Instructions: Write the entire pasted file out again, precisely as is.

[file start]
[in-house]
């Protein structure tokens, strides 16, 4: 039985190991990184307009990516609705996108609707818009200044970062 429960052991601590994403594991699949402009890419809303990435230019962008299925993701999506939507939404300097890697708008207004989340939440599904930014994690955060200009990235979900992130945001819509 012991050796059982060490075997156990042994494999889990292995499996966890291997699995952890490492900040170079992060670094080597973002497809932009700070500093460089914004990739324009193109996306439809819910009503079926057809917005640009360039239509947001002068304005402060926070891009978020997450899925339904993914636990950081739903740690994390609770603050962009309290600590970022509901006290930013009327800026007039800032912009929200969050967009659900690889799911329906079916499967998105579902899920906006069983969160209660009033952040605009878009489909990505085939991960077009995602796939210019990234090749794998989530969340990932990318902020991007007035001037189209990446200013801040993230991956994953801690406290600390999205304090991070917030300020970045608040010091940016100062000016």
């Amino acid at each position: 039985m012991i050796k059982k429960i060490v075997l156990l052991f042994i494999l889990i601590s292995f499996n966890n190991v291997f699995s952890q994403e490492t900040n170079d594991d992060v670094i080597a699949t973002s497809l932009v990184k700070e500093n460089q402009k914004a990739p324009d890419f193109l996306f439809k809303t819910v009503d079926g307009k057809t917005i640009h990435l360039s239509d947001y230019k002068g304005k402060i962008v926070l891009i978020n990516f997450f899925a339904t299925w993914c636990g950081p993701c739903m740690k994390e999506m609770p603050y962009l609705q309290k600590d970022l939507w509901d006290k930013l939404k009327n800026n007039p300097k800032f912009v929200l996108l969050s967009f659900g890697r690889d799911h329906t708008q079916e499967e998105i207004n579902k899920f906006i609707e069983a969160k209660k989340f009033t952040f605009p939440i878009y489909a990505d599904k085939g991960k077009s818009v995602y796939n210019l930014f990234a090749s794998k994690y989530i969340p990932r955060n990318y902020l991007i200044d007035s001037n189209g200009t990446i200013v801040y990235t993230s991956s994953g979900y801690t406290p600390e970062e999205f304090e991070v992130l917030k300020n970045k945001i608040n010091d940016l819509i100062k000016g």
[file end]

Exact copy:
[in-house]
């Protein structure tokens, strides 16, 4: 039985190991990184307009990516609705996108609707818009200044970062 429960052991601590994403594991699949402009890419809303990435230019962008299925993701999506939507939404300097890697708008207004989340939440599904930014994690955060200009990235979900992130945001819509 012991050796059982060490075997156990042994494999889990292995499996966890291997699995952890490492900040170079992060670094080597973002497809932009700070500093460089914004990739324009193109996306439809819910009503079926057809917005640009360039239509947001002068304005402060926070891009978020997450899925339904993914636990950081739903740690994390609770603050962009309290600590970022509901006290930013009327800026007039800032912009929200969050967009659900690889799911329906079916499967998105579902899920906006069983969160209660009033952040605009878009489909990505085939991960077009995602796939210019990234090749794998989530969340990932990318902020991007007035001037189209990446200013801040993230991956994953801690406290600390999205304090991070917030300020970045608040010091940016100062000016």
């Amino acid at each position: 039985m012991i050796k059982k429960i060490v075997l156990l052991f042994i494999l889990i601590s292995f499996n966890n190991v291997f699995s952890q994403e490492t900040n170079d594991d992060v670094i080597a699949t973002s497809l932009v990184k700070e500093n460089q402009k914004a990739p324009d890419f193109l996306f439809k809303t819910v009503d079926g307009k057809t917005i640009h990435l360039s239509d947001y230019k002068g304005k402060i962008v926070l891009i978020n990516f997450f899925a339904t299925w993914c636990g950081p993701c739903m740690k994390e999506m609770p603050y962009l609705q309290k600590d970022l939507w509901d006290k930013l939404k009327n800026n007039p300097k800032f912009v929200l996108l969050s967009f659900g890697r690889d799911h329906t708008q079916e499967e998105i207004n579902k899920f906006i609707e069983a969160k209660k989340f009033t952040f605009p939440i878009y489909a990505d599904k085939g991960k077009s818009v995602y796939n210019l930014f990234a090749s794998k994690y989530i969340p990932r955060n990318y902020l991007i200044d007035s001037n189209g200009t990446i200013v801040y990235t993230s991956s994953g979900y801690t406290p600390e970062e999205f304090e991070v992130l917030k300020n970045k945001i608040n010091d940016l819509i100062k000016g």